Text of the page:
USA NAILS/ TONGUE PARTY split 7”
I’ve been all about USA Nails lately, but on this split I think Tongue Party is taking the cake. Not only do they have a pretty disgusting name, but their music is pretty gross (in a good way) too. For those heavy into this kind of stuff (like me!) think fellow labelmates Powertakeoff in terms of that heavily-distorted bass and give-no-fucks attitude, but with faster tempos and insane breakdowns. That bass dominates almost everything while the guitar takes a backseat with some tense, nervous racket. Two songs, smash everything. USA Nails comes back with their jittery post-punk and Jesus Lizard-like songwriting. These Brits have a pretty big catalog and while I don’t feel like this is their strongest stuff I would highly suggest checking out their full lengths for some truly jaw-dropping post-punk noise rock, especially “No Pleasure”. Learning Curve once again unleashes a quality record. They got themselves a pretty good track record. (Learning Curve Records)
V/A, “Shattered, Flattered, and Covered” comp.
In this day and age compilations are a dicey proposition. People don’t really buy them as physical products. Like, maybe you can convince some people to plop down a few bucks on bandcamp if it’s a benefit of some sort. What’s even more difficult to not only organize, but get people to spend hard-earned dough on is a tribute compilation. But lo and behold this guy got like 30 bands to record Unsane covers and put it out as a double LP/ 2xCD. That takes some boulder-sized stones and what I can only imagine is a Scanners-blowing up-your-head-level headache.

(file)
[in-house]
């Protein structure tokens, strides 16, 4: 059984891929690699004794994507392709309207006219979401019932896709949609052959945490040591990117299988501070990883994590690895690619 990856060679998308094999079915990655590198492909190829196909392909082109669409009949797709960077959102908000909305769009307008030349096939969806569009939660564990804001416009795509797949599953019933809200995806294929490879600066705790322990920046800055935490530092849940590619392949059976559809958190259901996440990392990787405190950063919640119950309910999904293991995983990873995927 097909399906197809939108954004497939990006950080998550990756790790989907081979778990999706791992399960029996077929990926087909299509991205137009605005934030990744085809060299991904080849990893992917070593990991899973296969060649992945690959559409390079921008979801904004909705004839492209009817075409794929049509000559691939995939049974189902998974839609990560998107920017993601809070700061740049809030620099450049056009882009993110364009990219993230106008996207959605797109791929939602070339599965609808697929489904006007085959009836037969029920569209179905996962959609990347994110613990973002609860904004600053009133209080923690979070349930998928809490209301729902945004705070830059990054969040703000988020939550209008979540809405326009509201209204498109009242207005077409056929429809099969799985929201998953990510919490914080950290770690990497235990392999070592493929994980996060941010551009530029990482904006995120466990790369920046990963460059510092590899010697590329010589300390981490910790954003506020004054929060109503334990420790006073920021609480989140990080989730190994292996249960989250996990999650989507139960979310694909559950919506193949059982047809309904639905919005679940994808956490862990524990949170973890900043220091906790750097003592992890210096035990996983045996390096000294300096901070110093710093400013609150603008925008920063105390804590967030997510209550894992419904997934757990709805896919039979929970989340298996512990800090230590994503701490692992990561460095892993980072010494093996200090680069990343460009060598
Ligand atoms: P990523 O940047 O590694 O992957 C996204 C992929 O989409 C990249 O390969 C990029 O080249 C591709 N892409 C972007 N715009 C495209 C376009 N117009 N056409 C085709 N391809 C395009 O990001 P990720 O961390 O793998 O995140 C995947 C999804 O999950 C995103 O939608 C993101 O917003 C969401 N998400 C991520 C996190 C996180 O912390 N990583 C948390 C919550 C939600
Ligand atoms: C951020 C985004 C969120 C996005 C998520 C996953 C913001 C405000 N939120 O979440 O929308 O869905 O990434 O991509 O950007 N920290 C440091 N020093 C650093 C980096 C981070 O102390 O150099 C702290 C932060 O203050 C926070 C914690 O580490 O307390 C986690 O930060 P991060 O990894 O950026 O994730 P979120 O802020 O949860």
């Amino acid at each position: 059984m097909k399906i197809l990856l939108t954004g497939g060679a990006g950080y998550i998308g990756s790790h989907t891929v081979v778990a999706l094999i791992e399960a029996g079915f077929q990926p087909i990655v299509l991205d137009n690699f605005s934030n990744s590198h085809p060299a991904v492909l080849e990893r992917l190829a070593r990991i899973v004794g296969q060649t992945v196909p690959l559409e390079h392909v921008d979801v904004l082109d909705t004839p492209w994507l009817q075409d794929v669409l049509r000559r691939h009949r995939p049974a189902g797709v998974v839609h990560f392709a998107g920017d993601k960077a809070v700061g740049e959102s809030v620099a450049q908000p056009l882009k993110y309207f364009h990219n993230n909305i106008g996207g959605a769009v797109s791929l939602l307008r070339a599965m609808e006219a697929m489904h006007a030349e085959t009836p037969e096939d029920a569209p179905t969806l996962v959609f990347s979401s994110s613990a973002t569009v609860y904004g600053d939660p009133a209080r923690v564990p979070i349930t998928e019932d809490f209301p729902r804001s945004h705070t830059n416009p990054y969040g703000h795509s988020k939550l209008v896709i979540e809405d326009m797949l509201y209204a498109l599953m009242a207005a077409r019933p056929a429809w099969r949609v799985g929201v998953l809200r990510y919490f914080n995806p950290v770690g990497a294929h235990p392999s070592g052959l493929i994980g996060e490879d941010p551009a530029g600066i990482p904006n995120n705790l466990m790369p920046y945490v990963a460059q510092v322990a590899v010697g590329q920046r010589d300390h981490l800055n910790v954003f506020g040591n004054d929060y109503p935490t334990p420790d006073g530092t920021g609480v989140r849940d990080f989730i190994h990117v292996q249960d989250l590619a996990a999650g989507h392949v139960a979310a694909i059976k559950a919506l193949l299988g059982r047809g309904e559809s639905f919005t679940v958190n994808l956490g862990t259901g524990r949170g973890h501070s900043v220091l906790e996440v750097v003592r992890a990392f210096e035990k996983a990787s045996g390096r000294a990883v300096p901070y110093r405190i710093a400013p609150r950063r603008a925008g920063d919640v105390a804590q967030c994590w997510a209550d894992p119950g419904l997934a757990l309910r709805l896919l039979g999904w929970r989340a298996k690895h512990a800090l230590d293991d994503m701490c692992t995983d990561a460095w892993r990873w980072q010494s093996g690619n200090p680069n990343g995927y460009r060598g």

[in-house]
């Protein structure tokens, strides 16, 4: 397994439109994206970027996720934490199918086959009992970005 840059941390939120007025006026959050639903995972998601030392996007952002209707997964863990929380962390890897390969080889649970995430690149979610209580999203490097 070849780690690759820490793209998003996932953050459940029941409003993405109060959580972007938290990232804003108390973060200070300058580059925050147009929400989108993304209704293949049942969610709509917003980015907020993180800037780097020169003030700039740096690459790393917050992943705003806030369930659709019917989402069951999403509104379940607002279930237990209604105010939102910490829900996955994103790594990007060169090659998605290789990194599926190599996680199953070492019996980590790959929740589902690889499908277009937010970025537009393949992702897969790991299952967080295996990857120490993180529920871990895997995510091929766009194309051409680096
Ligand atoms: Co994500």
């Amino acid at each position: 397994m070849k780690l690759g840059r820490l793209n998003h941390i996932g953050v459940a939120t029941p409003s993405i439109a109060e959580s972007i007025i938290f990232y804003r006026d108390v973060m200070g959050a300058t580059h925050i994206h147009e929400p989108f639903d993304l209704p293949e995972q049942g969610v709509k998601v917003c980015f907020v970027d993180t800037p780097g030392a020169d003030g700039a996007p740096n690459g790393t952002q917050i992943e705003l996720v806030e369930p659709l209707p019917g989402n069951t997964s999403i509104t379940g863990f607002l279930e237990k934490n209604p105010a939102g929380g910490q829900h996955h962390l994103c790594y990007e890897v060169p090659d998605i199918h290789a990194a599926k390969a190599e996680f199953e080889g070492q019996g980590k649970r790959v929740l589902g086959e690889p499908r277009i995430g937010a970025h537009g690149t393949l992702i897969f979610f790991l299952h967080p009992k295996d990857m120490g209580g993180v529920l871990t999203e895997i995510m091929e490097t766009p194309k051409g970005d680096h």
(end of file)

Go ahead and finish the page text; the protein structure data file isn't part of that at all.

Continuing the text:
The groups on here are split about half from the US and the other half from Europe (or elsewhere). Well known noise rock bands of North America that you would expect to be on an Unsane tribute comp are present and accounted for, and turn in exceptionally good takes on some of the best songs (Grizzlor doing an awesome version of “Sick”, Multicult putting their spin on “Trench”, Child Bite doing an almost boogie rock version of a more recent track “Don’t”, and KEN Mode transforming “Broke” into… well, a KEN Mode song). Also of note are the Beige Eagle Boys doing an awesome, and somewhat humorously sampled take on the mighty “Streetsweeper”, while France’s Sofy Major gets the award for best sample in the middle of their cover of “Backslide”. The CD has a number of bonus tracks on each disc that you won’t find on the LPs, some of them for good reason, some I wish got on the LP. Hawks turn in an ultra slow and subdued cover of “Body Bomb”, which is sort of funny because it’s such an incendiary (get it) track otherwise, while Joe 4 attempt a medley of “Ruin”/”Swim” that just doesn’t work at all. Some groups I’d never heard of make their mark, such as Flying Disk, Suma, and especially Seawhores doing a hell of a take on “Lead”.
It’s a hell of an undertaking, and while there’s no surprise with the addition of some of these bands, it’s welcome to hear them pay homage to an obvious influence. Unsane are one of my favorite bands (if that wasn’t totally obvious to anyone who knows me) who know how to write really good mean-spirited and agitated music. Their influence is probably a reason why so many of the bands covering them I tend to like quite a bit as well. (Antena Krzyku)